Representatives of the horse industry that have pushed for VLTs exclusively at the racetracks have said Thayer’s proposal has problems, particularly because the tracks would not have a monopoly on alternative gaming; the revenue splits are not workable; and the constitutional amendment process would take too long to offer the immediate financial boost the horse industry needs.
Though it is not expected be filed until late January, the VLT legislation that would have the horse industry’s support is expected to be offered by Democratic House Speaker Greg Stumbo. Stumbo’s proposed legislation, similar to a bill passed by the House during a special session in 2009 before it was killed in a Senate committee, would grant the racetracks exclusive rights to offer VLTs under authority of the Kentucky Lottery Corp.
Stumbo said it would be futile for the Democratic majority in the House to even consider the bill, given the prospect that it would not make it out of the Senate, where it is opposed by Republican Senate President David Williams.
Following the committee meeeting Jan. 13, Thayer said he had not been in touch with leaders of the KTA or KEEP in recent weeks concerning his bill. He has, however, met recently with the presidents of two Kentucky racetracks to discuss their opposition to the bill.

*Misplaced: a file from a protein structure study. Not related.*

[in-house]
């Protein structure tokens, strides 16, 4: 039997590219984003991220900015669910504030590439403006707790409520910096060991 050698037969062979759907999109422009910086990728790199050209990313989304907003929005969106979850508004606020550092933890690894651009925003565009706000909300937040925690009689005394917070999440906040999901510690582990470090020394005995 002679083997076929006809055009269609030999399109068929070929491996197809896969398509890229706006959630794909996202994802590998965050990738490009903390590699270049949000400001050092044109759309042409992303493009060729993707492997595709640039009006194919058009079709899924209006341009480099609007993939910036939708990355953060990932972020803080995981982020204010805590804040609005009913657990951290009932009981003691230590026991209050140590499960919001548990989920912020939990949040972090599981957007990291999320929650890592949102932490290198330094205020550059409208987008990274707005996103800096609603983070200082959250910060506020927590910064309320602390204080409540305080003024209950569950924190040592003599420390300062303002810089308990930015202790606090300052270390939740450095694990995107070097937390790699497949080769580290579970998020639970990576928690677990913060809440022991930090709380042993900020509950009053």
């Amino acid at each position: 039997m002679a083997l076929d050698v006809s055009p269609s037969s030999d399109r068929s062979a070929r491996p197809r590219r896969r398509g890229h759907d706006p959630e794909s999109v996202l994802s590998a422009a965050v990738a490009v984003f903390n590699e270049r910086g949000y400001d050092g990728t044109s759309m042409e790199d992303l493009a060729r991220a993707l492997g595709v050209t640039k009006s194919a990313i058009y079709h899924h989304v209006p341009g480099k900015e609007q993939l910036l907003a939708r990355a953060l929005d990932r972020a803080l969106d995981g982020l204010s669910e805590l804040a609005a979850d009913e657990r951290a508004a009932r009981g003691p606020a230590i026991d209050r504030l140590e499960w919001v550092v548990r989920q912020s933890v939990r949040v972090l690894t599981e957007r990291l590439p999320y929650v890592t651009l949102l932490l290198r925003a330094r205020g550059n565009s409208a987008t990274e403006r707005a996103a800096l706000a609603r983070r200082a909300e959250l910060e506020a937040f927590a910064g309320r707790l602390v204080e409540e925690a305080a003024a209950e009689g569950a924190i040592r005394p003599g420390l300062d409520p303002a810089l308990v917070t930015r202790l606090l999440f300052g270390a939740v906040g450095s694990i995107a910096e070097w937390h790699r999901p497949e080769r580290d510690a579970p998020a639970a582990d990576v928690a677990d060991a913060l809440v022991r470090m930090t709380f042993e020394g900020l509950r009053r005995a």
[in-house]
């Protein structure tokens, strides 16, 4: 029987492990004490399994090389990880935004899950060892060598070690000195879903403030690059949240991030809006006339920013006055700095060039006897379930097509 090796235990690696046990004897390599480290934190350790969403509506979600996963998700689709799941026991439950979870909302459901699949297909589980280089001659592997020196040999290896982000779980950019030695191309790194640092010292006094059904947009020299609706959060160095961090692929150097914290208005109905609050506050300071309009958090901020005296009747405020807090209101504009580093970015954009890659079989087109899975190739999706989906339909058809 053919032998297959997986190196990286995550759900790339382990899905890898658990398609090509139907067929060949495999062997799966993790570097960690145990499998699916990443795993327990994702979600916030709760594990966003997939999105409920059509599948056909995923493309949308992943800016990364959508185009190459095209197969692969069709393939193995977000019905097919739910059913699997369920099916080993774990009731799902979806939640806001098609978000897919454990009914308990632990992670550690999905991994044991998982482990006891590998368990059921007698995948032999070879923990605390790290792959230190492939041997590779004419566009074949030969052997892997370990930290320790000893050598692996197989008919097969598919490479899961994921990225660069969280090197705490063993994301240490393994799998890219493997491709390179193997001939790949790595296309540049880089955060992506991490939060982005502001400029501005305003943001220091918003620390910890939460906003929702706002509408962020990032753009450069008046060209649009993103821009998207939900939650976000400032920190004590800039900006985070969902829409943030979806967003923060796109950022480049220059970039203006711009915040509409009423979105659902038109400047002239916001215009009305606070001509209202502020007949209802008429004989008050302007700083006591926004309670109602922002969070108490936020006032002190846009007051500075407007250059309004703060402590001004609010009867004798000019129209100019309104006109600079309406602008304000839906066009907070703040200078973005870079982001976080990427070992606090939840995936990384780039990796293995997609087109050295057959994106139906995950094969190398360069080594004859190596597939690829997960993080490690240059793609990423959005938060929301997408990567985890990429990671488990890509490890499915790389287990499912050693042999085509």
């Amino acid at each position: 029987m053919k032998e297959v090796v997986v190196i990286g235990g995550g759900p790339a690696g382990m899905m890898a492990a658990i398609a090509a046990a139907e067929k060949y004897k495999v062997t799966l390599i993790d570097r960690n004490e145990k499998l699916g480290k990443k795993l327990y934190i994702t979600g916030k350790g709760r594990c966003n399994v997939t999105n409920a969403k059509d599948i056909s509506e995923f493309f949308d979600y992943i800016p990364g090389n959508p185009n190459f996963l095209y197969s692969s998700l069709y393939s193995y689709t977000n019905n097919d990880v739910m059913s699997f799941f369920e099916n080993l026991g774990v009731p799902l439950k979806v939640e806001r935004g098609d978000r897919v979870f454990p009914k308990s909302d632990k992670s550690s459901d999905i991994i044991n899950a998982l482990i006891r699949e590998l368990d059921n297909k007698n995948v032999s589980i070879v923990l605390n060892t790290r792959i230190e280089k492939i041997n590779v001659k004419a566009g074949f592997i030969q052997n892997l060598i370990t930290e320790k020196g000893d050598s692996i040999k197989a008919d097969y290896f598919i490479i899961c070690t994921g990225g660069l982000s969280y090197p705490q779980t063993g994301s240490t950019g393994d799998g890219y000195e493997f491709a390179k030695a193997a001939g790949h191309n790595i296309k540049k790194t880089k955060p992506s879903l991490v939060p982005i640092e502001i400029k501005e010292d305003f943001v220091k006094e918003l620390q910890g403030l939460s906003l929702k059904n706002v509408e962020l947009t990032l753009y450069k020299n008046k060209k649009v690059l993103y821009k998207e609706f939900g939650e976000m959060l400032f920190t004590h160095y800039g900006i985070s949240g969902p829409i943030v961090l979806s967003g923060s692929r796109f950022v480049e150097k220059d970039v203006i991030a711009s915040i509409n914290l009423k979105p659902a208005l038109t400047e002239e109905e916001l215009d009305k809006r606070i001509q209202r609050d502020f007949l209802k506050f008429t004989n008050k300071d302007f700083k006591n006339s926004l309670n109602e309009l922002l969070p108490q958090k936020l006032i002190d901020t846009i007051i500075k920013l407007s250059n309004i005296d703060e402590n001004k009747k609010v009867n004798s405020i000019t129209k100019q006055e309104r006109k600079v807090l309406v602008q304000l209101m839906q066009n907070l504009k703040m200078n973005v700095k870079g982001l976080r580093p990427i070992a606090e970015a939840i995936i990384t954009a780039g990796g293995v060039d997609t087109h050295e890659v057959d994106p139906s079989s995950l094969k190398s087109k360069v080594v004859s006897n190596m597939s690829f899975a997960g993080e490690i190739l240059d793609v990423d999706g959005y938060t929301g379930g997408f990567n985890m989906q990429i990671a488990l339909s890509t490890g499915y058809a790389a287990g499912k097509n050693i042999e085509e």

Thayer did not disclose details of the meeting with Churchill Downs president Kevin Flanery and Turfway Park president Robert Elliston. Thayer labeled the meeting, held at the request of the track executives at Thayer's Senate office in Frankfort, as “very cordial.”
“The racetracks have told me they want exclusivity at the racetracks (for VLTs)," Thayer said. "As this issue rose to the forefront over the past year, there was an equally vocal group that said, ‘Why should the racetracks be guaranteed a monopoly on this?' These (VLT) licenses are something of value to the people of Kentucky. License fees are very valuable, and a competitive-bidding process is likely to result in higher license fees being paid. At least that’s the theory behind it. But it is a debatable point.”
Thayer said his bill gained traction from some in the horse industry after he discussed it during the “Equine Forum” program that aired on the Lexington-based Horse Racing Radio Network.
While those that have been in touch with him may or may not be members of KEEP or the KTA, Thayer said they were not in leadership positions with either organization. He said they also expressed their views as individuals whose livelihoods depend upon the horse industry.